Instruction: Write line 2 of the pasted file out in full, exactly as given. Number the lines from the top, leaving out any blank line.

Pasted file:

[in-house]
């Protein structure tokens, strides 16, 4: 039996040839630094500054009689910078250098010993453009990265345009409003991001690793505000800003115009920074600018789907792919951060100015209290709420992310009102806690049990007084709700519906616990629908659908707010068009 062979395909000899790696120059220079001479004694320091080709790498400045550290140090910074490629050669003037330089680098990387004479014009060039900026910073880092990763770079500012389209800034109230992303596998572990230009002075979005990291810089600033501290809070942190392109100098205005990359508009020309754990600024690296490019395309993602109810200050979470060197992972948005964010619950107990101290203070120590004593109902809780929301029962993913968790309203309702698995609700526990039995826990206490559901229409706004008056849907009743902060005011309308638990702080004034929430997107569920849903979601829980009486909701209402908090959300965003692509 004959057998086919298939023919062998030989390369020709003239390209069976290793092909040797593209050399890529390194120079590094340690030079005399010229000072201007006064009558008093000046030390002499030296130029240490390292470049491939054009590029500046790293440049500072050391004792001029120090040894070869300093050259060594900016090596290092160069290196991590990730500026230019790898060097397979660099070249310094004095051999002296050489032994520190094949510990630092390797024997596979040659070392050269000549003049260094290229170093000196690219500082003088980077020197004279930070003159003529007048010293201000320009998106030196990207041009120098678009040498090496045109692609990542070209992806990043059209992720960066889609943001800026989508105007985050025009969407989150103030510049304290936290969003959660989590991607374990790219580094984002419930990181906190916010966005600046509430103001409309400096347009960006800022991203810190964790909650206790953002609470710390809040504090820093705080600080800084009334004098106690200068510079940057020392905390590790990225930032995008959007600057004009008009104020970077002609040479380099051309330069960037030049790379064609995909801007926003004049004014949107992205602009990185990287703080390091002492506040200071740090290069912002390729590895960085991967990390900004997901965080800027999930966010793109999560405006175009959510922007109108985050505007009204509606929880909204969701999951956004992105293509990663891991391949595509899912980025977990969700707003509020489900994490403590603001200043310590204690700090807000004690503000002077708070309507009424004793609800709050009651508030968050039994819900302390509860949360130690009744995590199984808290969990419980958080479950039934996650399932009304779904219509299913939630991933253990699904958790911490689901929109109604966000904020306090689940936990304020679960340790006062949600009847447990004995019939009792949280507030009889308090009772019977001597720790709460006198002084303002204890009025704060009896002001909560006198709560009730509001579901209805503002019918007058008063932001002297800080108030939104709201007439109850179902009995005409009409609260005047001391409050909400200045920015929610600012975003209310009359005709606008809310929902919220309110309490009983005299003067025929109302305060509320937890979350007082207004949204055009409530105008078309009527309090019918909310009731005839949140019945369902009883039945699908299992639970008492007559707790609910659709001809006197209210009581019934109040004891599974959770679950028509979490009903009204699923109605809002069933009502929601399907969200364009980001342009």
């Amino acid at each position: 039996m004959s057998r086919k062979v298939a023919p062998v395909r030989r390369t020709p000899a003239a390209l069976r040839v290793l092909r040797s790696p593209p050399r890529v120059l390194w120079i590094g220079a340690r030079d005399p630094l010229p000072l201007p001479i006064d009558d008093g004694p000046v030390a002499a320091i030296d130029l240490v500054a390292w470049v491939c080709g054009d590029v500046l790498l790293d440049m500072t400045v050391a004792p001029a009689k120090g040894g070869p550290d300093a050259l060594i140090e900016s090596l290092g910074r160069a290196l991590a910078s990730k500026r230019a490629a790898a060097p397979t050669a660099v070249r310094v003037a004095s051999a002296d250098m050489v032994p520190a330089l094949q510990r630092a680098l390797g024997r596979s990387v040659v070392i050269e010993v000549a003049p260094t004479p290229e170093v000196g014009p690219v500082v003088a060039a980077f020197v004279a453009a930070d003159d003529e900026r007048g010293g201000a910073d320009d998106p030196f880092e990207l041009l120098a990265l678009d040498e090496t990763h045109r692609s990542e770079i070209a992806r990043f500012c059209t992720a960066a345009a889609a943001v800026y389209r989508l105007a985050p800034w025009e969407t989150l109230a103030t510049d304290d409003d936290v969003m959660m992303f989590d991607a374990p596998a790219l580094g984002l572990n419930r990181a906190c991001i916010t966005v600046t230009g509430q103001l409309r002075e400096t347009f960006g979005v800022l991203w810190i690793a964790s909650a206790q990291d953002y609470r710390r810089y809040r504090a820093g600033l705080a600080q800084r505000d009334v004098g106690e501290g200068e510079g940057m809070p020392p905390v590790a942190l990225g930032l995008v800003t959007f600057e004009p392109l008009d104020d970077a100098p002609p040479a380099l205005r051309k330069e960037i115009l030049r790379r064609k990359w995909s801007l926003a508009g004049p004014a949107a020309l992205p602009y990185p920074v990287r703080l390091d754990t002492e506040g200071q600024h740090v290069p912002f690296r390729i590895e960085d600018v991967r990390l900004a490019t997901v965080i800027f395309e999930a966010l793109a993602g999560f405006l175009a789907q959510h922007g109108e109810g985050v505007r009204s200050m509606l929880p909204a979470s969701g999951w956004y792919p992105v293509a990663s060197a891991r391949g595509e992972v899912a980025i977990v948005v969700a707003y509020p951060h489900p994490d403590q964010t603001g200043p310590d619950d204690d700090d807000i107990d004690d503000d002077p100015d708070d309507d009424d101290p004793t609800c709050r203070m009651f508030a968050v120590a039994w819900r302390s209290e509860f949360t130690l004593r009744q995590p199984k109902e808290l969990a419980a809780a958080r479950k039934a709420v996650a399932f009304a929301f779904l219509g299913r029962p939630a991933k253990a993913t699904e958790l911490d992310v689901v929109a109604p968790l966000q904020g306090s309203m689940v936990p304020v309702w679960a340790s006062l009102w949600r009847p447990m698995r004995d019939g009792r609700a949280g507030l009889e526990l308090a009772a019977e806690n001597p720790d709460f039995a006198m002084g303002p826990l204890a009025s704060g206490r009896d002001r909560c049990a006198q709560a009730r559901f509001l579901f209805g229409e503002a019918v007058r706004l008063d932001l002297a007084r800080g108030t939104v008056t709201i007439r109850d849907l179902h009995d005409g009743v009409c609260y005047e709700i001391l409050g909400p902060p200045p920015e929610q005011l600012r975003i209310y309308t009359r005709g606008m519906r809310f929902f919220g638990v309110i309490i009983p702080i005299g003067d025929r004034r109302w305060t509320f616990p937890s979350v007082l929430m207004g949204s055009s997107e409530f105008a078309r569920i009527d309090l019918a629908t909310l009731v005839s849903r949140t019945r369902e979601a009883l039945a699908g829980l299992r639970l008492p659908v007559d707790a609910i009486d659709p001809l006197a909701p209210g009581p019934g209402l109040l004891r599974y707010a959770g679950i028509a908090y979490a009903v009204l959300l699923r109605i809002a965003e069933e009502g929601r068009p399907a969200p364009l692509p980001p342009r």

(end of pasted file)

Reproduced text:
């Protein structure tokens, strides 16, 4: 039996040839630094500054009689910078250098010993453009990265345009409003991001690793505000800003115009920074600018789907792919951060100015209290709420992310009102806690049990007084709700519906616990629908659908707010068009 062979395909000899790696120059220079001479004694320091080709790498400045550290140090910074490629050669003037330089680098990387004479014009060039900026910073880092990763770079500012389209800034109230992303596998572990230009002075979005990291810089600033501290809070942190392109100098205005990359508009020309754990600024690296490019395309993602109810200050979470060197992972948005964010619950107990101290203070120590004593109902809780929301029962993913968790309203309702698995609700526990039995826990206490559901229409706004008056849907009743902060005011309308638990702080004034929430997107569920849903979601829980009486909701209402908090959300965003692509 004959057998086919298939023919062998030989390369020709003239390209069976290793092909040797593209050399890529390194120079590094340690030079005399010229000072201007006064009558008093000046030390002499030296130029240490390292470049491939054009590029500046790293440049500072050391004792001029120090040894070869300093050259060594900016090596290092160069290196991590990730500026230019790898060097397979660099070249310094004095051999002296050489032994520190094949510990630092390797024997596979040659070392050269000549003049260094290229170093000196690219500082003088980077020197004279930070003159003529007048010293201000320009998106030196990207041009120098678009040498090496045109692609990542070209992806990043059209992720960066889609943001800026989508105007985050025009969407989150103030510049304290936290969003959660989590991607374990790219580094984002419930990181906190916010966005600046509430103001409309400096347009960006800022991203810190964790909650206790953002609470710390809040504090820093705080600080800084009334004098106690200068510079940057020392905390590790990225930032995008959007600057004009008009104020970077002609040479380099051309330069960037030049790379064609995909801007926003004049004014949107992205602009990185990287703080390091002492506040200071740090290069912002390729590895960085991967990390900004997901965080800027999930966010793109999560405006175009959510922007109108985050505007009204509606929880909204969701999951956004992105293509990663891991391949595509899912980025977990969700707003509020489900994490403590603001200043310590204690700090807000004690503000002077708070309507009424004793609800709050009651508030968050039994819900302390509860949360130690009744995590199984808290969990419980958080479950039934996650399932009304779904219509299913939630991933253990699904958790911490689901929109109604966000904020306090689940936990304020679960340790006062949600009847447990004995019939009792949280507030009889308090009772019977001597720790709460006198002084303002204890009025704060009896002001909560006198709560009730509001579901209805503002019918007058008063932001002297800080108030939104709201007439109850179902009995005409009409609260005047001391409050909400200045920015929610600012975003209310009359005709606008809310929902919220309110309490009983005299003067025929109302305060509320937890979350007082207004949204055009409530105008078309009527309090019918909310009731005839949140019945369902009883039945699908299992639970008492007559707790609910659709001809006197209210009581019934109040004891599974959770679950028509979490009903009204699923109605809002069933009502929601399907969200364009980001342009």